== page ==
Effects of surgical versus medical treatment on long-term prognosis in angina at rest: An observational non-randomized study of 400 patients

S. De Servi, C. Berzuini, S. Ghio, M. Ferrario, E. Poma, A. Scire, T. Ragni, M. Vigano, C. Montemartini, G. Specchia

Research output: Contribution to journalArticlepeer-review

Abstract

The effect of surgical versus medical treatment on long-term prognosis in angina at rest was assessed using the Cox regression model for survival analysis in 400 patients complaining of recurrent episodes of resting chest pain associated with transient repolarization changes. The surgical group included 185 patients, and the medical group 215. Surgically treated patients more frequently had two- and three-vessel disease, while single-vessel disease prevailed in medically treated patients (P <0.01). No difference between the two groups was found in mean values of left ventricular end diastolic pressure and ejection fraction. Three variables were identified as independent predictors of prognosis in all patients: left ventricular end-diastolic pressure (P <0.001), age > 45 years (P <0.05), and number of diseased vessels (P <0.05). Treatment modality did not result in different long-term survival in the entire population. However, patients with three-vessel disease had a better outcome with surgical than with medical therapy (P <0.05). Although our conclusions must be tempered by consideration of the limitations of non-randomized studies, these results show that surgical treatment may improve survival in patients with angina at rest and three-vessel disease.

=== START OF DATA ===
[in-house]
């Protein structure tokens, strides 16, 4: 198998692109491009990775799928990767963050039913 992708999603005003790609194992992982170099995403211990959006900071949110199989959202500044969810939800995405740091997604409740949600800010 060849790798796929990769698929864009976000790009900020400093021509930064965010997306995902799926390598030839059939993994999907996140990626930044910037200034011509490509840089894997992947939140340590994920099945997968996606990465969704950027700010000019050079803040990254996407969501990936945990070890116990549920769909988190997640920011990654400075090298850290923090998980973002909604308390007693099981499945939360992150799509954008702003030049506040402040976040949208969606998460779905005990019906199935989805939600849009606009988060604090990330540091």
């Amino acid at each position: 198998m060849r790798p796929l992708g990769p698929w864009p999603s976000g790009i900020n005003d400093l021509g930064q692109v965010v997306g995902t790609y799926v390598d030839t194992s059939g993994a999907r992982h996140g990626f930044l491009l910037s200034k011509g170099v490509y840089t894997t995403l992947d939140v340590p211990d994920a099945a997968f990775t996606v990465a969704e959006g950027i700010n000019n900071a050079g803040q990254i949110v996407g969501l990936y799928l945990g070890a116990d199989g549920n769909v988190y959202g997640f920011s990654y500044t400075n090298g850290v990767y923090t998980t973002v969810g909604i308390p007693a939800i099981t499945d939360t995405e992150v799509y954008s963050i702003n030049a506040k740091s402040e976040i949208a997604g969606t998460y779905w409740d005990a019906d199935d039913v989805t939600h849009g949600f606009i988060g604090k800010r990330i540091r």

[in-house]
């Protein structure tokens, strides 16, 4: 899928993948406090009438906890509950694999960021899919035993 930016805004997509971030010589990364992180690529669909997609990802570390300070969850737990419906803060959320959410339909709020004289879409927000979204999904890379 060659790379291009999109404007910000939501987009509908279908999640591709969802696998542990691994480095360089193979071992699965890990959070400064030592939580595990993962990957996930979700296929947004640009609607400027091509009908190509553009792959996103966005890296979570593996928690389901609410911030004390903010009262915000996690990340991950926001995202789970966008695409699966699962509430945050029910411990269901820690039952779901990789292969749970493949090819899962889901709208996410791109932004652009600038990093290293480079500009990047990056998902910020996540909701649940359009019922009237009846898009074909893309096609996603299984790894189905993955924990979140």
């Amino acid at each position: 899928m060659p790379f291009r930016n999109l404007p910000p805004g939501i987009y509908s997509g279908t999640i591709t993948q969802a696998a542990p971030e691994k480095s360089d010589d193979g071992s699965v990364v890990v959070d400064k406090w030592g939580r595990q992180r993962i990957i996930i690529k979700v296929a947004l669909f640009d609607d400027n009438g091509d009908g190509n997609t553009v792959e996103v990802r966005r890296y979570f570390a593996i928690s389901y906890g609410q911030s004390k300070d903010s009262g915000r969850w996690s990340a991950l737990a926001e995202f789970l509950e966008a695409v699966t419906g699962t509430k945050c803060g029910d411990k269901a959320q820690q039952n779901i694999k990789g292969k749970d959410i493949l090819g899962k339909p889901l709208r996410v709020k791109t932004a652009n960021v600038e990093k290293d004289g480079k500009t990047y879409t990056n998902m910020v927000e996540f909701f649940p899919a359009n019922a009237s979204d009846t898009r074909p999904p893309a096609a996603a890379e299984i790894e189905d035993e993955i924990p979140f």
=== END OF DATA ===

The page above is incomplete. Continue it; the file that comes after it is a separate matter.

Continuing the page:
Original languageEnglish
Pages (from-to)513-519
Number of pages7
JournalEuropean Heart Journal
Volume9
Issue number5
Publication statusPublished - 1988

ASJC Scopus subject areas

  • Cardiology and Cardiovascular Medicine
  • Statistics, Probability and Uncertainty
  • Applied Mathematics
  • Physiology (medical)
  • Physiology

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